Hardly a month goes by without a new communications protocol staking its claim for a critical role in the IoT. These may be in the wide, local or personal area network, and each one usually, beneath the big vision statements, has quite particular strengths and target use cases.
This makes efforts like OneM2M important, as they seek to create cross-platform protocols to allow these many networks to interwork, and to protect early adopters from technology dead ends. This defines an abstraction layer between applications and the various network protocols and was created as a joint effort between a bewildering array of standards bodies and industry alliances. Its idea was to accelerate its development by reusing elements from its stakeholders’ existing standards, such as the Broadband Forum’s TR-069 specification and the Open Mobile Alliance’s network management definitions.
The ultimate aim is that regulators will endorse a OneM2M label to boost confidence by kitemarking interoperable products, rather like the WiFi Alliance certification program or even the CE Mark.
OneM2M was ratified as a standard by ETSI in January and real world projects are starting to emerge. SK Telecom in Korea has been the leader, deploying a prototype platform based on OneM2M specifications. But an interesting aspect of the IoT is that networks will often not be deployed by conventional carriers but by vertical market companies and integrators, and by cities.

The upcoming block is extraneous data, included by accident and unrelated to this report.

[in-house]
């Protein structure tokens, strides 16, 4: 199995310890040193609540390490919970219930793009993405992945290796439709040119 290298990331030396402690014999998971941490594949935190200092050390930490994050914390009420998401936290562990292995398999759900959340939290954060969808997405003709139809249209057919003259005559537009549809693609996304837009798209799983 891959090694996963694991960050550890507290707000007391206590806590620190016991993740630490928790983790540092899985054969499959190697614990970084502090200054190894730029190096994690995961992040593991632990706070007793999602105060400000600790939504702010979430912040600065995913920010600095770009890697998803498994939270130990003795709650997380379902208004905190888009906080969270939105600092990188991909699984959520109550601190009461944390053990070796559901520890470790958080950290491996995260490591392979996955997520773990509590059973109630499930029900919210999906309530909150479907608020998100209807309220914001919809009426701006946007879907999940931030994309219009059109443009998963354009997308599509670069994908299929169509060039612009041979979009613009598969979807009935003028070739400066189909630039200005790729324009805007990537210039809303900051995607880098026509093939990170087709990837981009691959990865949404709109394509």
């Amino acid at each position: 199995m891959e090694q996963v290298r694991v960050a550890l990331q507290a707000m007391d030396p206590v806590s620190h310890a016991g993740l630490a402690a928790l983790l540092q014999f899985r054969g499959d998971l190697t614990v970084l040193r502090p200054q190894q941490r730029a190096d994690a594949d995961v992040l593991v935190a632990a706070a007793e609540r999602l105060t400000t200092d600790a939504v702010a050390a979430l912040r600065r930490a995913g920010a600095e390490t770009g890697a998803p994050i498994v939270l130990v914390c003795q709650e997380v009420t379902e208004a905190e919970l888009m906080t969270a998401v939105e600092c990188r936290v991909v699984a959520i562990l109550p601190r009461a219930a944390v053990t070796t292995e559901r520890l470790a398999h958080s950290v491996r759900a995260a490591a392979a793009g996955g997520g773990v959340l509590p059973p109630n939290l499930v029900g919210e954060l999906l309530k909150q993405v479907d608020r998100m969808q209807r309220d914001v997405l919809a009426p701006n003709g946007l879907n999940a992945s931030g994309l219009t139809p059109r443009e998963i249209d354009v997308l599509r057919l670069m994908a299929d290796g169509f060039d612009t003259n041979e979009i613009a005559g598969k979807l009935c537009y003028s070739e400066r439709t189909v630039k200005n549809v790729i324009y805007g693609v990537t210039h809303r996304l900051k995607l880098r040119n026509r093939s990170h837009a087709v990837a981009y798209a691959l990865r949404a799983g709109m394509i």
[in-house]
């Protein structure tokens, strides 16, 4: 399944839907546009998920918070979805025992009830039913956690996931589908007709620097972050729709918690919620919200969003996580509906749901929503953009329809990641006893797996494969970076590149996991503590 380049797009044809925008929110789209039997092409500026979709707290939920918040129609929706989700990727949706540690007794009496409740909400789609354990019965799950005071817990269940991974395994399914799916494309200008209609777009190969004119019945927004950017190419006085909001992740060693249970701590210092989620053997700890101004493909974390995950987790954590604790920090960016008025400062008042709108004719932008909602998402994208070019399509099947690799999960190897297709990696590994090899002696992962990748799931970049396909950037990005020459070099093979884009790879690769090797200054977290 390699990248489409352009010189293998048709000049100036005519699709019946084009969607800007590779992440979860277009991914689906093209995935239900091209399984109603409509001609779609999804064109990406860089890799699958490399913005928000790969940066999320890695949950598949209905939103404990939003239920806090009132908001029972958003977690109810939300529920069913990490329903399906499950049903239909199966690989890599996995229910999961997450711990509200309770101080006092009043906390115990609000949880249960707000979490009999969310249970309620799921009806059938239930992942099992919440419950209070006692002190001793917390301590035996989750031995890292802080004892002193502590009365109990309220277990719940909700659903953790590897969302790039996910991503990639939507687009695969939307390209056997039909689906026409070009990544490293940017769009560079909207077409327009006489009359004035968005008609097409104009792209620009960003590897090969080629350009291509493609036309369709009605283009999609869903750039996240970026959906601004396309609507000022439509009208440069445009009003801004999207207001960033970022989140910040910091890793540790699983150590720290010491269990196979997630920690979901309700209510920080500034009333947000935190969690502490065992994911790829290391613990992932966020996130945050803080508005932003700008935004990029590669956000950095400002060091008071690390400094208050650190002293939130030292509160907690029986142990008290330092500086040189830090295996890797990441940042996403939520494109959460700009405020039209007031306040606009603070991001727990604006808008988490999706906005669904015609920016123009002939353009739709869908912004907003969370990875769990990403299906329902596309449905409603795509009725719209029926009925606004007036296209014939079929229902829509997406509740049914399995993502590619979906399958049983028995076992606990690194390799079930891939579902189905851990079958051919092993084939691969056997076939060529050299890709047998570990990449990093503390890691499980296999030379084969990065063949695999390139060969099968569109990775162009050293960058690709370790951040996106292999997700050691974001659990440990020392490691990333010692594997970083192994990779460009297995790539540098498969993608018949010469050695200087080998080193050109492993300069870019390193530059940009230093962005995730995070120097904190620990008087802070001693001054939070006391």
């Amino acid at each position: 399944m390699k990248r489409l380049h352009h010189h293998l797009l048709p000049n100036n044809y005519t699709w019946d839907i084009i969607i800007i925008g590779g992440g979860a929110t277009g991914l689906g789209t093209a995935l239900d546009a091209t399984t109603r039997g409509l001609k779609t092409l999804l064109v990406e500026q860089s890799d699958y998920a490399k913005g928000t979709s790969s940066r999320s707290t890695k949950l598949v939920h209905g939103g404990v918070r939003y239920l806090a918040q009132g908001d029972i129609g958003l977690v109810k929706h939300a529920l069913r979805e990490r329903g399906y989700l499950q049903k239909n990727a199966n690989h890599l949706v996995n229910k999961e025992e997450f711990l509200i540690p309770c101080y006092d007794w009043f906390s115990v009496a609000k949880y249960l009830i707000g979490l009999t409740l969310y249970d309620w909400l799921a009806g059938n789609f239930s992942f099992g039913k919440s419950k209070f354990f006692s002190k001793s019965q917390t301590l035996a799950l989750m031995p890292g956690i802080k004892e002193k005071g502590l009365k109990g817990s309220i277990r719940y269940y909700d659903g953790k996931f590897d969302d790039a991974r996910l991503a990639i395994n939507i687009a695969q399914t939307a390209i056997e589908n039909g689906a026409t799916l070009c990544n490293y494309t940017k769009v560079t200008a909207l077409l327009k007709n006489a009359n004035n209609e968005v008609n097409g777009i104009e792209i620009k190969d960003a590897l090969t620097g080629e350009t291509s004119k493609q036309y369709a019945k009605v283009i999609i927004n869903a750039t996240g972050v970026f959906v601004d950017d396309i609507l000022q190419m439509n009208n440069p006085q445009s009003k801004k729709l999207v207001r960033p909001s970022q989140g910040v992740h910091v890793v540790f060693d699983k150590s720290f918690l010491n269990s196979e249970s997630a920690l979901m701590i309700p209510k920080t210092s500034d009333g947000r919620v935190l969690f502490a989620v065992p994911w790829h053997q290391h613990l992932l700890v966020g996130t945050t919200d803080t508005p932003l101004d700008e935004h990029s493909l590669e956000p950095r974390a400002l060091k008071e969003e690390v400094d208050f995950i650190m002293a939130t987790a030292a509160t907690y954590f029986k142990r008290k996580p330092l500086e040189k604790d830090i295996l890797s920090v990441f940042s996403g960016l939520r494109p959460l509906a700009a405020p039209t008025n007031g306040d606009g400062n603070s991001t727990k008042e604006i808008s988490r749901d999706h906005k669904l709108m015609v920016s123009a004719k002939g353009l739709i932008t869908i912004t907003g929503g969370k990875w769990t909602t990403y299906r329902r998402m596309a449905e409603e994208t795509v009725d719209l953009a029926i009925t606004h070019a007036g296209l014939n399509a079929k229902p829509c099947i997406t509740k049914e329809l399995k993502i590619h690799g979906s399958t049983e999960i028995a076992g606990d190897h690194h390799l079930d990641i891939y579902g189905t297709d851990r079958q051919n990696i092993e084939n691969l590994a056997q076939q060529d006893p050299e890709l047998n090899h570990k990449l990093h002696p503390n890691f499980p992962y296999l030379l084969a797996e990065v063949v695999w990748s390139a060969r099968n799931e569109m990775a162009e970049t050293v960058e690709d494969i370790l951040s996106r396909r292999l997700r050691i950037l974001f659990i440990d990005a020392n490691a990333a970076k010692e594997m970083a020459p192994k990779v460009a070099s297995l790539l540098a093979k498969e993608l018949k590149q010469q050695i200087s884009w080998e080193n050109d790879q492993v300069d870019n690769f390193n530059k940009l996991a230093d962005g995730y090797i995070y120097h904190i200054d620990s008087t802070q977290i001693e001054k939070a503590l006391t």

The first smart city project to trial OneM2M is Turin, Italy, a program which is part of the European Union Almanac initiative, along with Copenhagen, Stockholm and others. Turin has adopted the software stack to allow developers to create valuable apps with standard web tools, and with no need to understand “Sigfox or LoRa or other networks”, as Roberto Gavazzi, program manager on the project for Telecom Italia, told EETimes. Several different networks will be in use in Turin to support its wide range of application trials, ranging from the usual lighting and parking apps, to bike sharing and robotics.
Turin and Telecom Italia are also implementing one of the latest protocols to target the IoT, and the smart city in particular, M-Bus, which was initially developed specifically for metering but which is addressing some additional use cases now. Turin will install 25,000 M-Bus systems in the 169 MHz band for a one-year pilot. It was chosen because it is low cost and low power and, unlike LTE-M, available now. It was also seen as being preferable to Sigfox and LoRa because it is a formal standard, ratified by the European Commission in 2005.
There is also a nationwide plan to use M-Bus to support gas meters, with a target of equipping 60% of those, or 12m units, by 2018. Other countries are also interested in M-Bus for metering, including France (which will implement it for gas and water units from next year, also in 169 MHz). Germany and the Netherlands are adopting the technology in the 868 MHz band according to Texas Instruments, one of the original developers of the spec.